There was some compensation for this omission when Hamilton was selected along with Gracie for the Triangular International against England & Wales, Ireland and Scotland on 7th August, 1950. The English pair of Pugh and Pike were first and second in 47.9 and 48.6 with Gracie third (48.9), Hamilton fourth, and the Irish duo of Dolan and Rippard fifth and sixth – no time was given for the last three.
The Victoria Park cross-country and road teams were among the very best in Britain at the time and Hamilton’s services were not required for the winter season, so it was into the summer of 1951 for him. There were problems though – Hamilton had picked up a leg injury and his training and racing was impaired. In the June, 1951, issue of ‘The Scots Athlete’, Farrell wrote: “Jim Hamilton, perhaps equally good at the quarter and half, has had his training delayed by a leg injury and unless it clears up quickly his prospects are obscure.” Well, he did turn out in the SAAA championships in the 440 yards where he had to settle for second behind David Gracie. Result: 1. Gracie 50.2; 2. Hamilton 50,5. 3. Crowe 50.5.
The report in ‘The Scots Athlete’ read as follows. “Rivalry was renewed when the holder, Jim Hamilton (VPAAC) met former holder David Gracie who had previously been out in the distance hurdles heats, in the final of the 440 flat. A bit short of training and lacking last year’s strength up the straight, the VP man had to give best to a worthy winner in Gracie in the creditable time of 50.2 seconds.”
David Gracie was a superb athlete who specialised in the 440 yards hurdles although he was a very good sprinter indeed with fast times over all sprint distances. He ran for Larkhall YMCA and for Glasgow University and won the SAAA quarter mile three times – 1949, 1951 and 1952 – and the hurdles four times – 1951, 1952, 1953 and 1954. He took the 440 yards hurdles record down from 56.2 to 53.7 and ran in the 1952 Olympic Games. The fact that Hamilton had such an intense rivalry with the man indicates how good the Victoria Park man was.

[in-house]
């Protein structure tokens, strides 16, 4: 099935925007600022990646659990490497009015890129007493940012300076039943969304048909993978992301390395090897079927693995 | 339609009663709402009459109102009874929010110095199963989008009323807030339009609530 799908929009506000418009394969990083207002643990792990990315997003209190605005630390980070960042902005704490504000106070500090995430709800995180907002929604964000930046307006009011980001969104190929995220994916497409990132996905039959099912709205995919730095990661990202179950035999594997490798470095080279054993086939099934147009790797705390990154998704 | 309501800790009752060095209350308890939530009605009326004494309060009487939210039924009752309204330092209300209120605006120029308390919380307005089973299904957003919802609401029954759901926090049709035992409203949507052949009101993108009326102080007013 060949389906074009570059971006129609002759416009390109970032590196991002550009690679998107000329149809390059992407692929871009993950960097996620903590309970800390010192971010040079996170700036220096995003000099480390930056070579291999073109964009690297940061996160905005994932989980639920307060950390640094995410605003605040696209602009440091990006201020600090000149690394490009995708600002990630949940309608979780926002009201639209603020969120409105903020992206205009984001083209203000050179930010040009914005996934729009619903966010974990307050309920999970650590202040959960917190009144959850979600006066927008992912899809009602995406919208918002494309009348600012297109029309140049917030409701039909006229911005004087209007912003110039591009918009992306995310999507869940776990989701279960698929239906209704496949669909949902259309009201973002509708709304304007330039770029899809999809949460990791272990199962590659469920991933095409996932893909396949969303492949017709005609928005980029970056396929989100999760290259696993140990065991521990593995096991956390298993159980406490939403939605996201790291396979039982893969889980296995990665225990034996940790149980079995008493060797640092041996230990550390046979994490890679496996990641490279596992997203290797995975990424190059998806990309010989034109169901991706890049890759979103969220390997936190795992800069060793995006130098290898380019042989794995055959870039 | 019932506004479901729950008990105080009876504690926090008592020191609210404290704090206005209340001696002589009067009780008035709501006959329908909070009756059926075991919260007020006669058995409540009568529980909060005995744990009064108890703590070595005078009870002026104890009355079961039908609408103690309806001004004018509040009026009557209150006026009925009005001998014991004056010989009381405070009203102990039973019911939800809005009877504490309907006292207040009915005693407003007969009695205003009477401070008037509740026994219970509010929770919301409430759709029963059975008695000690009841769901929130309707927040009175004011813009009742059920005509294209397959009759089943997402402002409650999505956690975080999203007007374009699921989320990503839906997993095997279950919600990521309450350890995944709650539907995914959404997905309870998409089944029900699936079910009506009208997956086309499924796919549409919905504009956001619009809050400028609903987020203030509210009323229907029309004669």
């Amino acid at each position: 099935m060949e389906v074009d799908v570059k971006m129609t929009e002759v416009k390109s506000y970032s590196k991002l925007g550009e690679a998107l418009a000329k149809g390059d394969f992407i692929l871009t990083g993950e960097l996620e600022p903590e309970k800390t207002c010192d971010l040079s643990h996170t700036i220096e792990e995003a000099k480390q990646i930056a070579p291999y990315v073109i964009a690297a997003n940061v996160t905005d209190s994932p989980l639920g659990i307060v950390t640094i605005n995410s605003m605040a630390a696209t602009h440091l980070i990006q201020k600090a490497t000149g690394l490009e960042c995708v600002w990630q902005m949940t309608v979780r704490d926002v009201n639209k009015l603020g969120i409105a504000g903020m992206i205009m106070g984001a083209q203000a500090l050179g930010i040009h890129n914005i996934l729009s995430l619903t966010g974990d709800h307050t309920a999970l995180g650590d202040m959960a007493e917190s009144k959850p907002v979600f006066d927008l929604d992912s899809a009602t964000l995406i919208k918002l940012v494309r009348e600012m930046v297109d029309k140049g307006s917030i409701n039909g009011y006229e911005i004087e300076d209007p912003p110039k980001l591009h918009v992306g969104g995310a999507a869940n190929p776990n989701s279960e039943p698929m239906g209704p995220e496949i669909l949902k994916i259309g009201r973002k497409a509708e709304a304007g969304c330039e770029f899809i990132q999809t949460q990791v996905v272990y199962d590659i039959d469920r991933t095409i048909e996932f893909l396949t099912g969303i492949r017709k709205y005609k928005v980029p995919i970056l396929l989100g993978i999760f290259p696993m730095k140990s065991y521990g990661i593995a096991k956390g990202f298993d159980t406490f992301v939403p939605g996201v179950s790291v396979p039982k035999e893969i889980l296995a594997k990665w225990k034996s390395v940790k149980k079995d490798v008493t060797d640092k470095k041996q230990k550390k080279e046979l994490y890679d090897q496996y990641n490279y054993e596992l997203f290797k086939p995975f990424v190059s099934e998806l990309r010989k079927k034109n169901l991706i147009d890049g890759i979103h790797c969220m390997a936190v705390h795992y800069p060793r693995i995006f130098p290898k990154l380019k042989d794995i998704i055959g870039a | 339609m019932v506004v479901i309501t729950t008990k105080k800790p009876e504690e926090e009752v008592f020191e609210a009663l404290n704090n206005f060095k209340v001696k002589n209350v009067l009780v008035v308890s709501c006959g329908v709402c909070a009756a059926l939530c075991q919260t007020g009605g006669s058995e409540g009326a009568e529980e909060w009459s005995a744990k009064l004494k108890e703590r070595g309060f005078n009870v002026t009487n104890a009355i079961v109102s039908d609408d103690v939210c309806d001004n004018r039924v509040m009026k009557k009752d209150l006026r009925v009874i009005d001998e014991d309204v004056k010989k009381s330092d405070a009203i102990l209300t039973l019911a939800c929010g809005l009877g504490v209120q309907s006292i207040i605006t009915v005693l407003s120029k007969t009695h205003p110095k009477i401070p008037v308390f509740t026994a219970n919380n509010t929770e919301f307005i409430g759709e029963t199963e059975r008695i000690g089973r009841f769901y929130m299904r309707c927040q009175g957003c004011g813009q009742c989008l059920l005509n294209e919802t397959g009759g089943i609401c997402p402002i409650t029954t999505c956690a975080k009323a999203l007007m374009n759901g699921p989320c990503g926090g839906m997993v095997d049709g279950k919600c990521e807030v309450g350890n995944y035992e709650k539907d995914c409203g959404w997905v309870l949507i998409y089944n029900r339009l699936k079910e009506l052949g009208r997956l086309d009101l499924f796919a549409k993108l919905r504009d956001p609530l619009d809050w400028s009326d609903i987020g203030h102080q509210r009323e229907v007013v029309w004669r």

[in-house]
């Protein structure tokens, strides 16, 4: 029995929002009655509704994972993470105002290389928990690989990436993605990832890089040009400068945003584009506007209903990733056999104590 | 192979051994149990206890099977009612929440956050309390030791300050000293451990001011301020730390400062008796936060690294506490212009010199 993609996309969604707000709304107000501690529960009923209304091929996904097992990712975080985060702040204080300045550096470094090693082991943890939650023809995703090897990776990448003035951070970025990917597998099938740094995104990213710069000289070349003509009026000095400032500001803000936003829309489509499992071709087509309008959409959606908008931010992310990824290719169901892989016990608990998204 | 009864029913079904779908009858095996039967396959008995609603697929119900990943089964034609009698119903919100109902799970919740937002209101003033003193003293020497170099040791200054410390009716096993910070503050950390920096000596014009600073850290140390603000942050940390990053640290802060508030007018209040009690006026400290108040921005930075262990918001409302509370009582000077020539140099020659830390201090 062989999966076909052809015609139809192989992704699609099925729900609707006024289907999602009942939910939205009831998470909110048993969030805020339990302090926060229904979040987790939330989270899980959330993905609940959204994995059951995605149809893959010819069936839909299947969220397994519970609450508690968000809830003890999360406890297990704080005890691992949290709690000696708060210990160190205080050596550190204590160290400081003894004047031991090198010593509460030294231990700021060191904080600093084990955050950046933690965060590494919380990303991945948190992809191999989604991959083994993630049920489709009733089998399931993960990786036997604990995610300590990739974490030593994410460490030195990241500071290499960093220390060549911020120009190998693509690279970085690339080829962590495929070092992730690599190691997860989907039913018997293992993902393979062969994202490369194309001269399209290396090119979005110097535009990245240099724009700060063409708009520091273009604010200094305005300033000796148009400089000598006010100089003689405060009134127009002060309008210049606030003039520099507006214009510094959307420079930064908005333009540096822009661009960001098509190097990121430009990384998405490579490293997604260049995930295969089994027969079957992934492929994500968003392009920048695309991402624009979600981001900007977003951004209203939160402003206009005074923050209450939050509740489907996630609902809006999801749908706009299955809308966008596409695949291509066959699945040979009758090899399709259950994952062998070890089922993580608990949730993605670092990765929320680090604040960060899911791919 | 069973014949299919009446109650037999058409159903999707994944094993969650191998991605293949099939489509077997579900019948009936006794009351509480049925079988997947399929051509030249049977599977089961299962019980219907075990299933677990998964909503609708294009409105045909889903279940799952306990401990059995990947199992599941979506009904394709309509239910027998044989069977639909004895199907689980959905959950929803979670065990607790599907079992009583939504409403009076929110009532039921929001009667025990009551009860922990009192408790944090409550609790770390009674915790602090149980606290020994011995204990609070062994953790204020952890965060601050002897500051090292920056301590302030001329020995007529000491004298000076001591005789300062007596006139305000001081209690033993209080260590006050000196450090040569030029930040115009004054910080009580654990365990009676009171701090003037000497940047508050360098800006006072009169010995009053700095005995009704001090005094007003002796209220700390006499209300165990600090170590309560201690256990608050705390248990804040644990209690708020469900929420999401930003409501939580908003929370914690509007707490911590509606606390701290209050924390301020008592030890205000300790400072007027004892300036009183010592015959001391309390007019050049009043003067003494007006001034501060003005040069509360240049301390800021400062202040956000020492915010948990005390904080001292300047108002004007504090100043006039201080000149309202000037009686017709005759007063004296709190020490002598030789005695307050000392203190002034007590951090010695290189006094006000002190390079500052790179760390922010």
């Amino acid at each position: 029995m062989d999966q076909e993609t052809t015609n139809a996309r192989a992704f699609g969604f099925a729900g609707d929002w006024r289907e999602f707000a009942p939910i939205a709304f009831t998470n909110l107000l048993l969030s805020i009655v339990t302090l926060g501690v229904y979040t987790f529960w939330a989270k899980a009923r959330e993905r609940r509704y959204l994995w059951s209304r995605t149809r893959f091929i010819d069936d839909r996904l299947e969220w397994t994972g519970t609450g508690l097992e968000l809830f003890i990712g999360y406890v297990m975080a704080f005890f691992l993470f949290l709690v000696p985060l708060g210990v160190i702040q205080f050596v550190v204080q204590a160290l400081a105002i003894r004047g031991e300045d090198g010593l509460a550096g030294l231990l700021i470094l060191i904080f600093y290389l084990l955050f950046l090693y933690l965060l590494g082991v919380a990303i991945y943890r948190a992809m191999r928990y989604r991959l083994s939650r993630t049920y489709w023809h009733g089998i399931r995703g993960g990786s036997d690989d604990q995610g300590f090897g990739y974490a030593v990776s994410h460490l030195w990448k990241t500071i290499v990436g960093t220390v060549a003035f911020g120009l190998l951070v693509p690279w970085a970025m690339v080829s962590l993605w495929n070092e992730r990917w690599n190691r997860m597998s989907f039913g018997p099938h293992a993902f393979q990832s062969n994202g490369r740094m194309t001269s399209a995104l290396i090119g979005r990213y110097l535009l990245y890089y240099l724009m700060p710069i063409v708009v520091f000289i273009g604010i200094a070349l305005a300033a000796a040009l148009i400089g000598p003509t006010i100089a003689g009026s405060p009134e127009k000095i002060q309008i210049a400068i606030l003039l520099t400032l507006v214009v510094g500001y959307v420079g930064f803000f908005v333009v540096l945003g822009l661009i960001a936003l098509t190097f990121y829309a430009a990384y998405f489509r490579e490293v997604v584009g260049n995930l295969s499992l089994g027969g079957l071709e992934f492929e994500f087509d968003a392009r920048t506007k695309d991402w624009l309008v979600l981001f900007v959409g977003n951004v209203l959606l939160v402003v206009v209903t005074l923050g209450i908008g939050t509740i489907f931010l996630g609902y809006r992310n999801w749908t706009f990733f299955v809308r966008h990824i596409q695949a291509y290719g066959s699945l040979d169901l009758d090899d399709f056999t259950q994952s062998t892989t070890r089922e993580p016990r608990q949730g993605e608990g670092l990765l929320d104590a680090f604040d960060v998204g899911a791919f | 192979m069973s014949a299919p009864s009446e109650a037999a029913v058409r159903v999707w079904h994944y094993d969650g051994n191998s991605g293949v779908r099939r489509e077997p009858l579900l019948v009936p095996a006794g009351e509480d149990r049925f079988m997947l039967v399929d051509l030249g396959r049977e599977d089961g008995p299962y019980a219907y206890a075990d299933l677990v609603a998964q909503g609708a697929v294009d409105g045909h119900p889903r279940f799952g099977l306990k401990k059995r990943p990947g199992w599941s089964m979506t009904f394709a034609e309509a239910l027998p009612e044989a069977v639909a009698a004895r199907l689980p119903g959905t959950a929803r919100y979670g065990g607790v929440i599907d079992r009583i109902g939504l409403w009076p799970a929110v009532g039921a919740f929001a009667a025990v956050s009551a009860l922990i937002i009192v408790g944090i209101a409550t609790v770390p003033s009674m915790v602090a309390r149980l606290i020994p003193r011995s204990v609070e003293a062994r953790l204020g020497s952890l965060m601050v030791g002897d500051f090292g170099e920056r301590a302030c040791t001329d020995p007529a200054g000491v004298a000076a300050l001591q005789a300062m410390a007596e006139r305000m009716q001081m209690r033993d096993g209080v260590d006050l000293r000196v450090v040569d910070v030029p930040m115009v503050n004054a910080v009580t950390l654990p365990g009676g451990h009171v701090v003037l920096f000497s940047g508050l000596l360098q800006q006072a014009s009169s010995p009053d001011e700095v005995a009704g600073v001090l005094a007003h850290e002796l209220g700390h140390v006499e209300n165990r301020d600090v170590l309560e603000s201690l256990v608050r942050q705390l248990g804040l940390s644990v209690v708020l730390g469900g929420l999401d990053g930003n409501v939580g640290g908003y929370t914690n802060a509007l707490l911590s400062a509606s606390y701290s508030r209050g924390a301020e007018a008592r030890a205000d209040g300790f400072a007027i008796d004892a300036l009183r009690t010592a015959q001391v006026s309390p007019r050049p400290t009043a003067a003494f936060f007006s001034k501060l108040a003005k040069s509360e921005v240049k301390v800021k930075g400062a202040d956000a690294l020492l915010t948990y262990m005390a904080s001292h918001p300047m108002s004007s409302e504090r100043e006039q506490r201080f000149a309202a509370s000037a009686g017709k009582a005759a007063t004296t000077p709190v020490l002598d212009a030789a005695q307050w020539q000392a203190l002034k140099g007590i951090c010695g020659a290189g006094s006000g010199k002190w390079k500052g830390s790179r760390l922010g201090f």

Gracie at the White City 1952
By the end of the year, Hamilton was ranked second to Gracie in the 440 with their best times being those from the championships and also second in the 880 – fastest was O Messer (Edinburgh Northern Harriers), second Hamilton (1:57.6),Then Hugh Hatrick (1:57.8) and the A Dove (Maryhill) 1:57.9. However Farrell had reviewed the season and placed him fourth in each event. He said, “We didn’t see the best of Jim Hamilton either. With a better preparation he can menace Britain’s best.”
1952 was a wash-out as far as Hamilton was concerned. He did not run in the club championships at the start of the season, nor in the national championships, the triangular international, or any of the major sports meetings. Ranked at the end of the season in the 440 yards with a time of 50.2, he was ranked fourth in the 880 with a time of 1:58 so he had run somewhere that year. All his running was done at the end of the year – the photograph below was taken at the Edinburgh Highland Games and there was a comment in Emmet Farrell’s Running Commentary in November 1952 on Hamilton which read as follows:
“Victoria Park star Jim Hamilton, apparently refreshed after his enforced rest displayed late season sparkling form. At Edinburgh Highland Games he was the hero of Glasgow’s victorious relay team and he held Olympic representative Frank Evans in the relay off level terms at Cowal, while at Shotts off 4 yards in the “quarter” flat, he proved too strong for our own Olympic runner, Gracie. The versatile quarter- and half-miler was assuredly back to the form which made him an AAA finalist a couple of seasons ago. Given a free run from injuries next season we may well find him again a Scottish champion.”
On 9th May 1953 he ran in the Vale of Leven Sport at Millburn Park along with Ian Binnie and Alex Breckenridge and the three club mates were the stars of the show. As far as Hamilton was concerned, the ‘Glasgow Herald had this to say: “Hamilton, who nursed an injured leg for the best part of last season, has come back to form in convincing style. He scored a great win in the half-mile handicap from the nominal start of four yards, and returned the fine time of 1 min 58.6 sec.” Breckenridge and Binnie won their events a the club won the two miles team race with A Forbes and J Stirling making up the team.